• Its exponential and uncontrollable growth over the past few years.
  • The company’s lack of control over copyright and trademark infringement.
  • Its lack of planning to negate infringement and lack of organized procedures when copyright infringement does occur.

When further investigations into the Sunfrog business model were conducted, it was found that the company’s website had little restrictions and over 150,000 designs were being uploaded each day to the online printing system. This large number of submissions was making it impossible for Sunfrog to review and approve all designs before apparel and other wares were being printed and shipped out with these prints.

While Sunfrog did attempt to take down the designs that infringed upon the Harley Davidson intellectual property and logos, it was found that the website still had several designs for sale that included logos and graphics that belonged to the company. When taking all of this into consideration, the judge in the hearing ruled in favor of Harley Davidson. Sunfrog was ordered to pay Harley Davidson 19.2 million dollars due to copyright and trademark infringement.

What are the effects of the settlement?

While Harley Davidson will profit financially from the settlement, the effects of this lawsuit stretch much farther than this monetary exchange. The settlement will obviously negatively affect Sunfrog. However, it has also brought to light the importance of regulating and reviewing online content for copyright and trademark infringement.

After this lawsuit was settled, Sunfrog will be more hard-pressed to review its procedures and processes for ensuring trademarked and copyrighted designs or logos are not used by customers through the online system. The lawsuit brought on by Harley Davidson was probably a helpful reminder to the company that its business model is risky and that legal consequences are not far behind if it does not monitor its online procedures carefully. Facing legal action by an industry giant such as Harley Davidson may have been all the company needed to rethink the way the website works and the way the business is run.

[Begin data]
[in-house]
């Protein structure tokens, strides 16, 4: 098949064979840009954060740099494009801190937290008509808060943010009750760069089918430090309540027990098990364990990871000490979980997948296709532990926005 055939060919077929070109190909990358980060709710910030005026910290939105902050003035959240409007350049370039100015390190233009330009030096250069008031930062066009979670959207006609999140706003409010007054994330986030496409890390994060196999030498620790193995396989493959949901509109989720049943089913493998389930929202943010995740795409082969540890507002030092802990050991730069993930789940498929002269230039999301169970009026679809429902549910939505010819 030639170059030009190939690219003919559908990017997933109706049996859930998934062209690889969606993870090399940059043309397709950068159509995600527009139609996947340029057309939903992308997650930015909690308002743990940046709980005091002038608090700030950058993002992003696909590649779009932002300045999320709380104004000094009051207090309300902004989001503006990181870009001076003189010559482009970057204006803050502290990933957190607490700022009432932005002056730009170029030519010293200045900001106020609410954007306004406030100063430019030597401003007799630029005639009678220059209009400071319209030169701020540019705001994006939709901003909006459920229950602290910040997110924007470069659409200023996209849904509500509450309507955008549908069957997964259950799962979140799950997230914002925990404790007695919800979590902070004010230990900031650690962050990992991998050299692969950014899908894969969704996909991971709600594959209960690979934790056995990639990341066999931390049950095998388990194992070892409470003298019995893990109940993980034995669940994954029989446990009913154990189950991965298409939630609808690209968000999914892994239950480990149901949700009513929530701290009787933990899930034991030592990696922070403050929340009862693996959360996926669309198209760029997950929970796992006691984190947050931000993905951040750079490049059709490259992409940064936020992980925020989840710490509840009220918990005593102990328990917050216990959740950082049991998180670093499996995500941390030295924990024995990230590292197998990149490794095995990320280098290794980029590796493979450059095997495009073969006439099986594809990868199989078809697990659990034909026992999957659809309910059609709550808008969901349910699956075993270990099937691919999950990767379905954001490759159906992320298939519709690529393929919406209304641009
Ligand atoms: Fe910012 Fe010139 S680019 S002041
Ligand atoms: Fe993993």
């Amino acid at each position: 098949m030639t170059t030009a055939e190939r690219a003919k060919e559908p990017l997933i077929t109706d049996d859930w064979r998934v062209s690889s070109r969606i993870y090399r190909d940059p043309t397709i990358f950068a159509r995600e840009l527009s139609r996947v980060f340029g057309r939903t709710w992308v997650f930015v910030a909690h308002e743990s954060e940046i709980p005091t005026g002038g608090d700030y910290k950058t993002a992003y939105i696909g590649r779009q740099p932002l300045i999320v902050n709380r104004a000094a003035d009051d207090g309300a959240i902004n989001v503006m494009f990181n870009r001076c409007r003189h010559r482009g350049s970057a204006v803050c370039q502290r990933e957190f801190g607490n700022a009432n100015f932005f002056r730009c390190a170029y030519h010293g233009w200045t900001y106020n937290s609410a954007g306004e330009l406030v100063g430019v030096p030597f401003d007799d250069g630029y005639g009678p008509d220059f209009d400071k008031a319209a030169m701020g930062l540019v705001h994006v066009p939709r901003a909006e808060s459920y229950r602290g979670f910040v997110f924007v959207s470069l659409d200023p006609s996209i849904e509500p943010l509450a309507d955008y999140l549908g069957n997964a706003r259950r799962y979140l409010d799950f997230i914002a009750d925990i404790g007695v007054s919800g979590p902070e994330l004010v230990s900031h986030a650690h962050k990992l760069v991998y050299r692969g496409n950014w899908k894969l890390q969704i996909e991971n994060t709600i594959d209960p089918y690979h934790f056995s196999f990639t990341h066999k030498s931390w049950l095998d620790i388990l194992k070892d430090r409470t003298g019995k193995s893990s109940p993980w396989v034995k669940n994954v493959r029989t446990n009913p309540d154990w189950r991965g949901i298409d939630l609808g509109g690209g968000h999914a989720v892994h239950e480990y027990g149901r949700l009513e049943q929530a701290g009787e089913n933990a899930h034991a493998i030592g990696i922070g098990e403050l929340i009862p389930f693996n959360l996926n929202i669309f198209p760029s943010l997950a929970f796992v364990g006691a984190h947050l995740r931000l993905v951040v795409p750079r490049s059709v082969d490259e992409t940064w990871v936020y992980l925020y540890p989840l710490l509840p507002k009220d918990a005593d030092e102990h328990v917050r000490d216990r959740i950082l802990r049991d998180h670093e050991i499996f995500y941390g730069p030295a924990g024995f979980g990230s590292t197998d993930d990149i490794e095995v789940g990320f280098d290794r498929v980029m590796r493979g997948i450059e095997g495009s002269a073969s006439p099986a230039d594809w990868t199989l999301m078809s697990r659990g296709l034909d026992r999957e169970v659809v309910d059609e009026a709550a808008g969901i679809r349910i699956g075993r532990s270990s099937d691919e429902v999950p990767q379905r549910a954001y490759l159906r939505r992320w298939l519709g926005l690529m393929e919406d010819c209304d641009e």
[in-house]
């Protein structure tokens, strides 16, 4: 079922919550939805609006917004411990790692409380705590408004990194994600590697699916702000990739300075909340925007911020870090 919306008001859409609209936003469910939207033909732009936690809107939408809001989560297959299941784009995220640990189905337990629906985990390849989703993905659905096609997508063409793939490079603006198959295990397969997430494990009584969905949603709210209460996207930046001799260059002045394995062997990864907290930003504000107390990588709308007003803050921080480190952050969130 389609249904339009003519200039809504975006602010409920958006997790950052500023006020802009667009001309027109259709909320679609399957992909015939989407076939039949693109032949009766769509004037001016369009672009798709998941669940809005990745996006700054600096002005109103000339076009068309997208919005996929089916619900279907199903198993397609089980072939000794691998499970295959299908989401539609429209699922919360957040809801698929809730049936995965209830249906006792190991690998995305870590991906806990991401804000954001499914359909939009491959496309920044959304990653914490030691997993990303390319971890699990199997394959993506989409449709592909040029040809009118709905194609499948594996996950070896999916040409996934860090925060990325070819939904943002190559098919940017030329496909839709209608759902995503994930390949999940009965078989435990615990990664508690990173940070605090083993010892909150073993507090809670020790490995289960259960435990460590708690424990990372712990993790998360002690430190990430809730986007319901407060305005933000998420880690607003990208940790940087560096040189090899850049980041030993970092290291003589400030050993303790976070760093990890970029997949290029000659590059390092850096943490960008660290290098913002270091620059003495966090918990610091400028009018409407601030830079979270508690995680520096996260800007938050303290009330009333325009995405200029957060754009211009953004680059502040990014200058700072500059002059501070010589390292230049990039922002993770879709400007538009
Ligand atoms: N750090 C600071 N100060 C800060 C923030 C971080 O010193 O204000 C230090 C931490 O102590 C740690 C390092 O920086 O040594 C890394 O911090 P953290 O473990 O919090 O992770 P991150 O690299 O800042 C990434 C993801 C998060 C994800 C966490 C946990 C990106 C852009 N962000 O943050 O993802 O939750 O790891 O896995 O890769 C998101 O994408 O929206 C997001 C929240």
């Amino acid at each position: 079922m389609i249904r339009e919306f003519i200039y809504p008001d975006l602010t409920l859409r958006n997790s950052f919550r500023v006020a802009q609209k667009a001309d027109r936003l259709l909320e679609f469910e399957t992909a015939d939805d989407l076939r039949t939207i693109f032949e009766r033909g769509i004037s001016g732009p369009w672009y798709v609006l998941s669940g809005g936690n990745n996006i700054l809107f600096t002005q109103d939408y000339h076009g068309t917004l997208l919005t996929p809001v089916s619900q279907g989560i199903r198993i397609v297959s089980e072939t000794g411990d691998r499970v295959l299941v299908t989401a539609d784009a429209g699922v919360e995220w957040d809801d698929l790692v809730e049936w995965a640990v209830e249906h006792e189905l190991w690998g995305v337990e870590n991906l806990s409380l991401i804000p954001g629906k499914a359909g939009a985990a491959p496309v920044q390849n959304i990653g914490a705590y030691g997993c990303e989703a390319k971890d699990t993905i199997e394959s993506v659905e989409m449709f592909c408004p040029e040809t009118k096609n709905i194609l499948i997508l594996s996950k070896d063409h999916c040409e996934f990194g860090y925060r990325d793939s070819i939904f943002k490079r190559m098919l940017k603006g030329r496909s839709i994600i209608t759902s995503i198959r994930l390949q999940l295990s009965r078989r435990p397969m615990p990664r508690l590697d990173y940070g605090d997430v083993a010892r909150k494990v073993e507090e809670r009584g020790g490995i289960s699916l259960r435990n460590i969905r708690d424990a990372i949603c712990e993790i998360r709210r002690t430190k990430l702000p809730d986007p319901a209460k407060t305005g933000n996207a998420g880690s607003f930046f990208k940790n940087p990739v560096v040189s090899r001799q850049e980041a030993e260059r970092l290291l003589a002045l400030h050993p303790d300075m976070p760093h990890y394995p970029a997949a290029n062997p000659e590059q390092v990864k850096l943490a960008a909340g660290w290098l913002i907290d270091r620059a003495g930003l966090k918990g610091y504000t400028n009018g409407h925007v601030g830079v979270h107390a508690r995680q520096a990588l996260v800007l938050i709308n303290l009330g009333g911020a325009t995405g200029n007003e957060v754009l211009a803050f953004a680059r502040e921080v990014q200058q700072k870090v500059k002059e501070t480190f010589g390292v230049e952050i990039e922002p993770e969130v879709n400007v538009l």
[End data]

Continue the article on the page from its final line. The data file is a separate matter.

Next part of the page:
Harley Davidson is known for taking legal action quickly against companies that infringe upon its legal rights. The fact that the company filed a lawsuit against Sunfrog for its blatant infringement on intellectual property was not a surprise. However, this is the largest settlement for trademark or copyright infringement that the company has ever won.

The company’s legal team sought such a large sum not because Harley Davidson is in trouble and needed the money, but because it wanted to set an example and bring to light the problem with Sunfrog’s business model. Not only did Harley Davidson settle for a large sum of money, but it was able to force this profitable online business to confront the problems in its model and profitability. By identifying these problems in a court of law through a public trial, Harley Davidson knew Sunfrog could no longer ignore these issues and that they would be addressed quickly and effectively. By taking action against Sunfrog, Harley Davidson was successful in opening up the conversation about the online printing system and the monitoring of copyright and trademark violations.